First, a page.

The Timberwolves own the 18th overall pick in Thursday's NBA draft. That doesn't mean they'll still have it by night's end. With a team already lopsided with young players, they'd prefer to trade it in a deal that brings back a veteran presence. Here's a look at their situation and some of their options.
• A perimeter player -- a shooting guard preferably or small forward -- who can handle the ball and create for others. It wouldn't hurt if he can shoot and knows what defense is, either. Wolves coach Rick Adelman made do with 6-1 Luke Ridnour as his starting shooting guard for most of last season out of necessity, but he prefers a legitimately sized scorer who can handle the ball and make plays, someone other than point guards Ridnour, Ricky Rubio and J.J. Barea.
• An athletic big man who can block shots and protect the rim. Nikola Pekovic delivered a breakthrough season, but other than his considerable muscle, he's not a defensive force. Darko Milicic theoretically can be one as a shot blocker, but you can bet he never plays another game for Adelman, not after last season. If his contract is not included in a trade before then, the Wolves can use their one-time amnesty clause to remove Milicic's $5 million salary for next season from their salary-cap books from July 11 to 18.
• Forward Derrick Williams is the team's most valuable piece. He is working this summer to transform his body and game from natural power forward to small forward so he will better fit with a Wolves team that already has All-Star Kevin Love at power forward. The Wolves could trade Williams to balance the roster with a more natural wing player or big man. Or less likely, they could try to use him and their 18th overall pick to move up considerably in Thursday's draft.
• Pekovic. Yes, he became a bruising revelation last season with nightly double-doubles, but when Wolves boss David Kahn talks about his team's untouchable core, he only mentions Kevin Love and Ricky Rubio. That means the big guy is available, but it'd have to be the right deal.
• This year's 18th overall pick as well as Memphis' protected 2013 pick.
• One of the team's extra point guards, Ridnour or Barea.
• Martell Webster's contract, which has value because it can be bought out this summer for a small sum.
The Wolves would be in better position to make a sea-changing trade if they hadn't squandered so many assets already, namely draft picks they've turned into a collection of players -- Jonny Flynn, Lazar Hayward, Wes Johnson, Wayne Ellington, Webster -- who didn't or haven't yet panned out. If they had more, better young prospects, they'd be better aimed to make a blockbuster deal for a veteran star.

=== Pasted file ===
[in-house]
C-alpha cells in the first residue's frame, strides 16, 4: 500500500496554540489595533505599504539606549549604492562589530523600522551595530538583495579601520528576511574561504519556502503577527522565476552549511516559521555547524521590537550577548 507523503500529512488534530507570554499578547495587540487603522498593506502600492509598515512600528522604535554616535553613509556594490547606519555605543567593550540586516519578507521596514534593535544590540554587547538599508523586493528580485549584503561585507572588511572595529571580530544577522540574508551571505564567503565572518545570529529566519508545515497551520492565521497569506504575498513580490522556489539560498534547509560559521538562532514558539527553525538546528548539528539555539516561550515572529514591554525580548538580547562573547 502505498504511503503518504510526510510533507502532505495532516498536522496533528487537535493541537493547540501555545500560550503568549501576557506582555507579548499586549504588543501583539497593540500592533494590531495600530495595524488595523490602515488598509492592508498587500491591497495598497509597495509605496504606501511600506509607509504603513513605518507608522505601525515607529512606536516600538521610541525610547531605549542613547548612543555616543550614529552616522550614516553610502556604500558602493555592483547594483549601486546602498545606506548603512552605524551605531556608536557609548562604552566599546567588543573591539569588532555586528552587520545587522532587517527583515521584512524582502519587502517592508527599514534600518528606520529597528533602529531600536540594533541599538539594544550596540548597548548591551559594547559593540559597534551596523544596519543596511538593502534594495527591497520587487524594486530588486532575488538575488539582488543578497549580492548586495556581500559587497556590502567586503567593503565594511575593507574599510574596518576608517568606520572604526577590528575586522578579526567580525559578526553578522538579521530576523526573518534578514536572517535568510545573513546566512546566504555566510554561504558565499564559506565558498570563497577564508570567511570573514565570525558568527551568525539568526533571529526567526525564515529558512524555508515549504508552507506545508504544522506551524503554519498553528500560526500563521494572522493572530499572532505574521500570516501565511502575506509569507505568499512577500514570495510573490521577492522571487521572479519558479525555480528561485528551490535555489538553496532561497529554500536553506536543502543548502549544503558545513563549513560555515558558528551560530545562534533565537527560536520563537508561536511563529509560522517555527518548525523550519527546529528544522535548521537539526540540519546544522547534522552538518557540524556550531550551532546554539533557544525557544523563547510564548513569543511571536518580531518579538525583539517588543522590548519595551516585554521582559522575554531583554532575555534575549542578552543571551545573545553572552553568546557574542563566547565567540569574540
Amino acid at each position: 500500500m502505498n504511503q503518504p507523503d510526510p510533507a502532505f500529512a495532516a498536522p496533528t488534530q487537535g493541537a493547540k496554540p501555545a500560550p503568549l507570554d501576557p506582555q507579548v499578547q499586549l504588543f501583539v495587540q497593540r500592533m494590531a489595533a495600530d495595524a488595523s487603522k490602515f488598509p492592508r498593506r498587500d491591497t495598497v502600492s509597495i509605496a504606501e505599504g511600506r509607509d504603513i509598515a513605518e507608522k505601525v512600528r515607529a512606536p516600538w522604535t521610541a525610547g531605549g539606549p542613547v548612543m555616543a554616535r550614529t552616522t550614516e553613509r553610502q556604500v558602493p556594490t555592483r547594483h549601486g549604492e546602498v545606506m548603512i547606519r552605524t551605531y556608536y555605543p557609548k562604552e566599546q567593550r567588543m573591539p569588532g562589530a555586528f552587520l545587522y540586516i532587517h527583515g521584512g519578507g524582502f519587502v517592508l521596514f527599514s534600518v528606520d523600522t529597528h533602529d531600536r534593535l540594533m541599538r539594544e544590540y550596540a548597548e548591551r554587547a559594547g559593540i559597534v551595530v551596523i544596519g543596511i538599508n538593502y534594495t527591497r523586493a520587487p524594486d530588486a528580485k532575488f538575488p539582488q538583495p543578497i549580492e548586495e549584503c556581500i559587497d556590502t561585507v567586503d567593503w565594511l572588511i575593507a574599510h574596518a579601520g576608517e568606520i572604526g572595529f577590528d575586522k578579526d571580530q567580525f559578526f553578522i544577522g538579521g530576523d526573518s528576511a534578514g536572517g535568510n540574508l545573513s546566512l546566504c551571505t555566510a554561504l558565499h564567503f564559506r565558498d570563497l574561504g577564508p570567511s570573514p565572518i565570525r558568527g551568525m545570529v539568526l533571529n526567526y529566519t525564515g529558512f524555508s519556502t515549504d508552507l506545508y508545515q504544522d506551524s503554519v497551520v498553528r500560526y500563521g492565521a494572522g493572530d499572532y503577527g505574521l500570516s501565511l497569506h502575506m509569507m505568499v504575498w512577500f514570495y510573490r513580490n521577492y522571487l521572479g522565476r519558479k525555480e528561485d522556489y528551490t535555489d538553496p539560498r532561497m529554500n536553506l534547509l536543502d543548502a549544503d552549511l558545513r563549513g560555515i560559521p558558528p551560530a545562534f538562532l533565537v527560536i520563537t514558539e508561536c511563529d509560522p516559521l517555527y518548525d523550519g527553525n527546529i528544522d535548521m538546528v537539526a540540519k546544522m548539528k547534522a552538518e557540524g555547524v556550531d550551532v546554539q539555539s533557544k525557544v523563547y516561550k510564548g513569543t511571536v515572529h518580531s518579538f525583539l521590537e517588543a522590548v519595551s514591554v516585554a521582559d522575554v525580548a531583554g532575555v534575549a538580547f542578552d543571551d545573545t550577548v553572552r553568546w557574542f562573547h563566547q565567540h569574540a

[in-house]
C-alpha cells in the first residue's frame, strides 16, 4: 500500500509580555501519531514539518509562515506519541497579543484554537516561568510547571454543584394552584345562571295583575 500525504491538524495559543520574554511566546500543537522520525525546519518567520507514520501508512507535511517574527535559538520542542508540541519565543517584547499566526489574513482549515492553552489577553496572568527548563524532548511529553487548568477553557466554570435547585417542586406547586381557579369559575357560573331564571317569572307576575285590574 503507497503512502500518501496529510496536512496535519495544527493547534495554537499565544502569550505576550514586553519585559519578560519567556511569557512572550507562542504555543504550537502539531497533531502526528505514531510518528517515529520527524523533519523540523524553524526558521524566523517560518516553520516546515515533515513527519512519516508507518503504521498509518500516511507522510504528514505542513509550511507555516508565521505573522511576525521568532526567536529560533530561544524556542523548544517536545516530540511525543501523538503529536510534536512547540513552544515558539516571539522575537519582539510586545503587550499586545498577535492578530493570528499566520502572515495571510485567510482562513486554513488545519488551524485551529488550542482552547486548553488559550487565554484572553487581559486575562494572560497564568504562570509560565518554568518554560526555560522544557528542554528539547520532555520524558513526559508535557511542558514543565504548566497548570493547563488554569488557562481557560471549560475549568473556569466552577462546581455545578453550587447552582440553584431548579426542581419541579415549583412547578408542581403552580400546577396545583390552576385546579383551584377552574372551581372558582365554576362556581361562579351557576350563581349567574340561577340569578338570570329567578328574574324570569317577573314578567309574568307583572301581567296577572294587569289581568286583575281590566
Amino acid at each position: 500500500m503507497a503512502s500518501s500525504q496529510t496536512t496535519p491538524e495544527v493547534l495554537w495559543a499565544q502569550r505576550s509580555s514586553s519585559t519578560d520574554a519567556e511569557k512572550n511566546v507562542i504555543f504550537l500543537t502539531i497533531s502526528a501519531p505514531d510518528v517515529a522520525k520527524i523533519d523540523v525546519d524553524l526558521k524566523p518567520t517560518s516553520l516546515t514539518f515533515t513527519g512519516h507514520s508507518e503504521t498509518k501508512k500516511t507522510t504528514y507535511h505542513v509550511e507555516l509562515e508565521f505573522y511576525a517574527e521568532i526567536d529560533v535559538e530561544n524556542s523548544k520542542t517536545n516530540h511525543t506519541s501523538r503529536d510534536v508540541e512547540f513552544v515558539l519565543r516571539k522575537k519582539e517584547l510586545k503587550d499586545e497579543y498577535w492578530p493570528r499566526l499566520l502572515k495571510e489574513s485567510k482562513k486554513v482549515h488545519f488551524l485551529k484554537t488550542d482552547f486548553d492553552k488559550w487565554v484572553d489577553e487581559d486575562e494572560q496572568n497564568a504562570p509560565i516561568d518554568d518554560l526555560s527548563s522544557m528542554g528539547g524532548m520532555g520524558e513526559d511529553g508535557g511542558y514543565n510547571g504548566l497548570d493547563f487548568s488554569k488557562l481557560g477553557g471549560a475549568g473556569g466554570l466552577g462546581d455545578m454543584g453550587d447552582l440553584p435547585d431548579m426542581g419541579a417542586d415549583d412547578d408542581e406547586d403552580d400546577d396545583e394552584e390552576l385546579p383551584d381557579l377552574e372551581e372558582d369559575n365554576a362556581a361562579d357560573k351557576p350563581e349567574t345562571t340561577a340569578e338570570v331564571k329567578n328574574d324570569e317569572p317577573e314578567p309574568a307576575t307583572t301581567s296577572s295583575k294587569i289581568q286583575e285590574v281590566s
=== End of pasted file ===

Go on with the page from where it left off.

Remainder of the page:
Shopping for stars
• Pau Gasol, Lakers power forward/center. Lakers brass is promising they're not trading the All-Star, which means you can expect him to be dealt in the coming days before the new punitive luxury tax hits in 2013.
The Wolves inquired about him at last summer's draft, but why? He'll turn 32 next month, he's owed $37 million over the next two seasons and the Wolves don't really need another power forward/center, right?
Answer: Adelman is 66 and under contract for two more years. He wants to win now and Kahn probably needs to get this team to the playoffs quickly to keep his job. A Gasol-Love-Rubio core could win 50 games next season. Acquiring his friend and fellow countryman also presumably would make Rubio even more of a happy camper in Minnesota.
• Jamal Crawford, Portland shooting guard. The Wolves pursued him twice -- as a free agent when the lockout ended in December and at the March trade deadline. He agreed to extend the opt-out date on his contract to Friday so the Blazers can try to trade him and the remaining $5 million option for next season. If they don't, the Wolves can try to sign him as an unrestricted free agent starting July 1. They certainly won't offer their 18th pick for him, but ...
• Brandon Roy, free-agent shooting guard. The Wolves wouldn't need to give away anything to sign the former All-Star, who essentially retired in December at age 27 because of bad knees. But they would have to convince Roy -- who announced recently that he is planning to play this season -- to come to Minnesota when other teams such as the Lakers, Warriors or Heat come calling.
• Kevin Martin, Houston shooting guard. Don't assume the Wolves are interested just because Martin played for Adelman twice before, in Sacramento and Houston. He's 29, will make nearly $13 million next season and is one-dimensional. He could become an option if the price becomes cheap enough.
• Andre Iguodala, Philadelphia shooting guard. Former coach Kurt Rambis once was willing to drive cross-country to fetch this guy if the Wolves had been willing to absorb Iguodala's massive contract for a relative song. He would fill the Wolves' need for a versatile, defensive-minded shooting guard, but he's still due more than $30 million for the next two seasons, a superstar sum for a guy who's not a superstar.
• Tyreke Evans, Sacramento shooting guard. The Kings purportedly are willing to trade the 2010 Rookie of the Year. He's not the dead-eye shooter you'd prefer next to Rubio, but at 6-6 he's a deft ballhandler who can create his own shot and get to the basket, all of which are Wolves needs.
• Josh Smith, Atlanta forward. The Wolves had discussions with the Hawks about him before last year's draft. He's the kind of athletic forward -- a jumping-jack, shot-blocking defender -- they seek. But with one year and $13.2 million remaining on his contract, they might not be willing to meet Atlanta's price.